Adam Rittenberg: Matt, I wish I could say there are a bunch of Big Ten-SEC matchups around the corner, but it's simply not the case. We likely will see more neutral-site meetings between the leagues like Michigan-Alabama last year and Wisconsin-Alabama in 2015 at Dallas Cowboys Stadium. Of all the SEC schools, Alabama really deserves credit for being willing to play Big Ten teams (the Tide also had a home-and-home against Penn State in 2010 and 2011). But most SEC teams, like many Big Ten teams, hate giving up home games, and if they have to travel, they don't want to come North. Nebraska has a home-and-home series set with Tennessee in 2016 and 2017, Indiana plays Missouri this season and next, and you mention the Michigan-Arkansas series in 2018 and 2019, but I wouldn't hold my breath for many more of these series. It's much more likely we see one-time neutral-site meetings so teams don't lose as much money as they would with pure road games.
John from Skippack, Pa., writes: Hello Adam...ok, so I am going to,disagree with your recent disagreement: "I also disagree with you that Penn State can "match" Ohio State. The Ohio State program is at a higher level." So, Ohio State is not at a higher level. At the moment, they have more talent, and likely will during the sanction period. But when it comes to the two "programs", Penn State is very much on par with Ohio State's. from the coaching staff to the facilities, to their fan base and their success in graduating their players, thee is no doubt whatsoever that Penn State is equal, if not ahead of Ohio State. Bill O'Brien can and will recruit an extremely competitive team. And they will get their share of Big10 titles. Just wait and watch.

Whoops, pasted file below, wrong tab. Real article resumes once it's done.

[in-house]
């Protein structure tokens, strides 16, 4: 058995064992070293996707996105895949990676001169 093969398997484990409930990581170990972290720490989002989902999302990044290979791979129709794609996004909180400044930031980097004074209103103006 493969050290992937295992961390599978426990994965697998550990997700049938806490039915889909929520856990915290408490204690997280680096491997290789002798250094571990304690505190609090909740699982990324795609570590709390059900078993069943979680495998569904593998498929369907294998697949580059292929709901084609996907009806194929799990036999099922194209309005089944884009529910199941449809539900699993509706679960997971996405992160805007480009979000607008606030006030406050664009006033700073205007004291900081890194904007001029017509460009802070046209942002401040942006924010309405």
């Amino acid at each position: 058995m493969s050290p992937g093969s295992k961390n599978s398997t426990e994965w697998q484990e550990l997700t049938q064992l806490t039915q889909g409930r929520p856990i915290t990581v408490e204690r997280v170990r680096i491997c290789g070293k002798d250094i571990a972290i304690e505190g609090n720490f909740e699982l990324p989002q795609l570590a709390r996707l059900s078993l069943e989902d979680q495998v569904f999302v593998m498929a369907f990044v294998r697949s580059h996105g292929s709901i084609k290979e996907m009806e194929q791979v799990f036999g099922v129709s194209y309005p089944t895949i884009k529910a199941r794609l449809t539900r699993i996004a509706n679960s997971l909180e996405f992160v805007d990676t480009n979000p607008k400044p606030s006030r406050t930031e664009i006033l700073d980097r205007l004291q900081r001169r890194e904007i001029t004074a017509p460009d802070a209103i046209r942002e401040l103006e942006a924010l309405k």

Adam Rittenberg: John, I don't deny there are plenty of comparable traits between Penn State and Ohio State, many of which you outline here (great fans, great facilities, great football tradition, strong graduation rates, good coaches). Bill O'Brien is an excellent coach with a strong staff. But Ohio State is in a better recruiting position than Penn State. There's more talent in the state of Ohio, Ohio State has more national recruiting reach, Ohio State is more easily accessible than Penn State, and Urban Meyer is one of the nation's truly elite recruiters. That's not a knock on O'Brien or his coaches, but Meyer is recruiting at a higher level. Also, let's look at the two programs since Penn State joined the Big Ten in 1993 (for these purposes, no wins/titles are vacated). Ohio State has won or shared 10 Big Ten titles, while Penn State has won or shared three. Ohio State has reached 10 BCS bowls (National Championship, Rose, Fiesta, Orange, Sugar). Penn State has reached four. Could things change in the next 5-10 years? Sure. Again, O'Brien has the Penn State program on the right track. But Penn State hasn't been the world beater many thought it would be when it entered the Big Ten. Ohio State, meanwhile, has been the league's dominant program.